The United States is easing pressure off Chinese telecommunications giant Huawei by delaying a ban on the purchase of supplies from U.S. companies in order to service existing customers for a short period of time, according to U.S. Commerce Secretary Wilbur Ross.

Ross, on Fox Business Network on Monday, said that Huawei’s “temporary general license” that was set to expire Monday will be extended for another 90 days.

The Chinese company isn’t out of the fire, though, as Ross also announced an additional 46 Huawei affiliates that will be added to the U.S. Entity list, which brings the total number of entities being covered by restrictions to over 100, according to CNBC.

Ross said the extension was granted to help U.S. customers, as many are located in rural areas that take more time to service.

“We’re giving them a little more time to wean themselves off,” he said.

This extension follows another that was announced by the Commerce Department in May, shortly after the Trump administration announced the ban against Huawei. The extension will last until Nov. 19, and when asked what would happen in November, Ross said that “everybody has had plenty of notice of it, there have been plenty of discussions with the president.”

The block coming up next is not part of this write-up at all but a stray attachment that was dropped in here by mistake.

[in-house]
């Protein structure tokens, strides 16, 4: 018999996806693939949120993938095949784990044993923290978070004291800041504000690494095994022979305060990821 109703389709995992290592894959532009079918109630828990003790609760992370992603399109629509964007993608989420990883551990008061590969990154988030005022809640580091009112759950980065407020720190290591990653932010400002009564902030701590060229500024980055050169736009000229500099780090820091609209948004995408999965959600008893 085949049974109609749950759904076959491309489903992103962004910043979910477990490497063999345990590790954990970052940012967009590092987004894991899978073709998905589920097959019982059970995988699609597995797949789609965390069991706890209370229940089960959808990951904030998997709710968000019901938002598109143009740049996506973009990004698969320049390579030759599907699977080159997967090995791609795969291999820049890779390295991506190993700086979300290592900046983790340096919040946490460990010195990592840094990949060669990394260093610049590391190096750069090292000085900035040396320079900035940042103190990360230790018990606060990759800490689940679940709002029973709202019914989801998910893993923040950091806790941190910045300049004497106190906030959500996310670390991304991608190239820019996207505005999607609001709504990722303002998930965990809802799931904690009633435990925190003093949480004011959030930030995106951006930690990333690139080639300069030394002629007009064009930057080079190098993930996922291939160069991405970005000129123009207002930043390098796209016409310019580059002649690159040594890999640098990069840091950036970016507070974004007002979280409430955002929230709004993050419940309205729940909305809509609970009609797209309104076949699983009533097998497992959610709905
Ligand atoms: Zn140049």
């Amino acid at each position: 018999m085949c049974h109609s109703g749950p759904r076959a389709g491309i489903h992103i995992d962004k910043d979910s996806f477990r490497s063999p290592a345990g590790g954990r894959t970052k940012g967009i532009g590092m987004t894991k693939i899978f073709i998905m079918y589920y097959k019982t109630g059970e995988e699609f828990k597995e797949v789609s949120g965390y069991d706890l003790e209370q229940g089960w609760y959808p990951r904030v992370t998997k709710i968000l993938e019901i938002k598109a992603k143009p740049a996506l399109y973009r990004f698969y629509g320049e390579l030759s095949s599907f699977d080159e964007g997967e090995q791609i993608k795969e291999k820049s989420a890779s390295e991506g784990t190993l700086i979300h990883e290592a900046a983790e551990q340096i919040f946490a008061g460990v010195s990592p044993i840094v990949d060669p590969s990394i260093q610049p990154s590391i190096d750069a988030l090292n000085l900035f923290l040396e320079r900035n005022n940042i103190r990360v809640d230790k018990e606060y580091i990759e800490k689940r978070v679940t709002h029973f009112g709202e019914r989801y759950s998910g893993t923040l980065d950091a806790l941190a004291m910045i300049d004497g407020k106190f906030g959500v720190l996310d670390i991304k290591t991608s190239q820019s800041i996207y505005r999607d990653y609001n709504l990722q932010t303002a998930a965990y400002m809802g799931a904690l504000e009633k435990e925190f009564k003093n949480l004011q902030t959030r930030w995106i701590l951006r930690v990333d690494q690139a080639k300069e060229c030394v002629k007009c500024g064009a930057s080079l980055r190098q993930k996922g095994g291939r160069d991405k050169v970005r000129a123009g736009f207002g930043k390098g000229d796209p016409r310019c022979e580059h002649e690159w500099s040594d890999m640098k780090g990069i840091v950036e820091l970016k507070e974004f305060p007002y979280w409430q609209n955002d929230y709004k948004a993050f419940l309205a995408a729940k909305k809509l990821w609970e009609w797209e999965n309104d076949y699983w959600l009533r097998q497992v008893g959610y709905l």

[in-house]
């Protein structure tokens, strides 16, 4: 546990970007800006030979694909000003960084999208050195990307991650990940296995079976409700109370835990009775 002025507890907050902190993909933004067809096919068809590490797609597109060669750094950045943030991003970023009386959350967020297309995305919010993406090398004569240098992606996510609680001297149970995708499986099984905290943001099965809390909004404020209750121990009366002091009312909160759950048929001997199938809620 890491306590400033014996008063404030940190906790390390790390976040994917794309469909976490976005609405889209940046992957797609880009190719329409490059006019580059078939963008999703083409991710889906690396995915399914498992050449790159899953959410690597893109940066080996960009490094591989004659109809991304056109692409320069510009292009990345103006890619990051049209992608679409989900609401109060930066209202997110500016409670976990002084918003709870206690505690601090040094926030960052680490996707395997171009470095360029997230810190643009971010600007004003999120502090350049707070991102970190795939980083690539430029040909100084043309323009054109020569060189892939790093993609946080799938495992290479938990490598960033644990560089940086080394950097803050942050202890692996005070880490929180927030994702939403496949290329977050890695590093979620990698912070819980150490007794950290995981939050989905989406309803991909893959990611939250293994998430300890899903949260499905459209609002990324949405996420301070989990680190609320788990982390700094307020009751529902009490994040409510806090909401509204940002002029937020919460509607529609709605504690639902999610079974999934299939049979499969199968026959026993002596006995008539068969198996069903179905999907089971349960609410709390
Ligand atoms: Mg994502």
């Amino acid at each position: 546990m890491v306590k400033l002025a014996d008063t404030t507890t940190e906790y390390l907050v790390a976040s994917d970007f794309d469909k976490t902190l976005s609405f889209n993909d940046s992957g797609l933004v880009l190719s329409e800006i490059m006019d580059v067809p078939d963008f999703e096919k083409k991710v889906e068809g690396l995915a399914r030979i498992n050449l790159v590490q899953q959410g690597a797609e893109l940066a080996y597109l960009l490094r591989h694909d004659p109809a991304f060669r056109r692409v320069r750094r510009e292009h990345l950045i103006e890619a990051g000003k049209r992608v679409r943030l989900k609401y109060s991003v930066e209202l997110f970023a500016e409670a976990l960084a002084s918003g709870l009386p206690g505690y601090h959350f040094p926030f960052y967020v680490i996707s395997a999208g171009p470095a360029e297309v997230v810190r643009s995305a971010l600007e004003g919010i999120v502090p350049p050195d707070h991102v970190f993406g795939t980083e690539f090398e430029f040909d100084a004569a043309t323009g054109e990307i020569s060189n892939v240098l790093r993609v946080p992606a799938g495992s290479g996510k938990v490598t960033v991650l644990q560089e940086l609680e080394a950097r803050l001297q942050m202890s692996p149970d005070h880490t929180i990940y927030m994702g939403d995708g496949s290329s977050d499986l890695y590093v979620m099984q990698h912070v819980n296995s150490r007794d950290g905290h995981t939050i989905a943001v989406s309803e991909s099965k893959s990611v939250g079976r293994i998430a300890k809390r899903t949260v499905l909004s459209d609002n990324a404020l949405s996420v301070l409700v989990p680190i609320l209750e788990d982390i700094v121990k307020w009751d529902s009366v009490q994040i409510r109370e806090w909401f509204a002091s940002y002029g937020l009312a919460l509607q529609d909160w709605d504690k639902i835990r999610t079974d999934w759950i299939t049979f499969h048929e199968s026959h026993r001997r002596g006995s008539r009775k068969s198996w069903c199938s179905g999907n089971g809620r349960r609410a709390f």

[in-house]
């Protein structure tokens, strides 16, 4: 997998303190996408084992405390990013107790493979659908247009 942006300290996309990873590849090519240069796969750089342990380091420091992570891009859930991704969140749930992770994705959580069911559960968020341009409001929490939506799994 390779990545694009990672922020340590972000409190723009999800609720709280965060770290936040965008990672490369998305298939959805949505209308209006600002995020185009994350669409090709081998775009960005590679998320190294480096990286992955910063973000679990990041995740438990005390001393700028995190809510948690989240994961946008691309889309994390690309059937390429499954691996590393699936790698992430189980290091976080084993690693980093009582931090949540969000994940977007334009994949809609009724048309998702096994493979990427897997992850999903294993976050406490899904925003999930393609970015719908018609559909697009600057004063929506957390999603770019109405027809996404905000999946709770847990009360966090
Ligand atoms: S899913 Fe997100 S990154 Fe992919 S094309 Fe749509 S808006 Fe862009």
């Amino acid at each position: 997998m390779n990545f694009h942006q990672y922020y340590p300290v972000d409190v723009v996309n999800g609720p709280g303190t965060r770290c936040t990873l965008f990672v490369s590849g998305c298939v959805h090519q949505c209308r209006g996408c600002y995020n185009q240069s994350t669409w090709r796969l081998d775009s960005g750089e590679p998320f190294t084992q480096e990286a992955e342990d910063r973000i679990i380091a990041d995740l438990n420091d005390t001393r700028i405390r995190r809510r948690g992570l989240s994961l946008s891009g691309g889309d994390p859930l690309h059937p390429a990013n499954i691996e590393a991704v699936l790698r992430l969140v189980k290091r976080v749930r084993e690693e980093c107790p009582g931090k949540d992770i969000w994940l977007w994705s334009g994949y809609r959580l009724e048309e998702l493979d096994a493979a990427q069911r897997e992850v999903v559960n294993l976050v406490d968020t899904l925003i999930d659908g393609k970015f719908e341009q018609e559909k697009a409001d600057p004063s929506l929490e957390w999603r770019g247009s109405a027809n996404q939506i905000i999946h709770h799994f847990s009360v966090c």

The initial ban in May came while trade tensions between the U.S. and China were high, and many saw the targeted ban as an escalation in the tit-for-tat trade war. The U.S. alleges Huawei is a national security threat, and has even accused the telecom giant of spying, but those accusations have been furiously denied.

While Huawei can do business with existing U.S. companies and networks, companies still need a special license to sell parts and components used to manufacture new products.

Ross said over 50 suppliers have requested that special license with more applications expected to arrive, but he also clarified there were no “specific licenses being granted for anything.”

The ban’s pause could be a boon for some U.S. companies, though. Huawei spent $70 billion on components in 2018, and around $11 billion of that went to U.S. companies like Qualcomm, Micron Technology and Intel.

The announcement by Ross sent shares of some U.S. chipmakers higher Monday morning. Micron was up a whopping 3.6% around 11:30 a.m. EDT. Intel was up 1.2% and Qualcomm had risen 2.1% around the same time.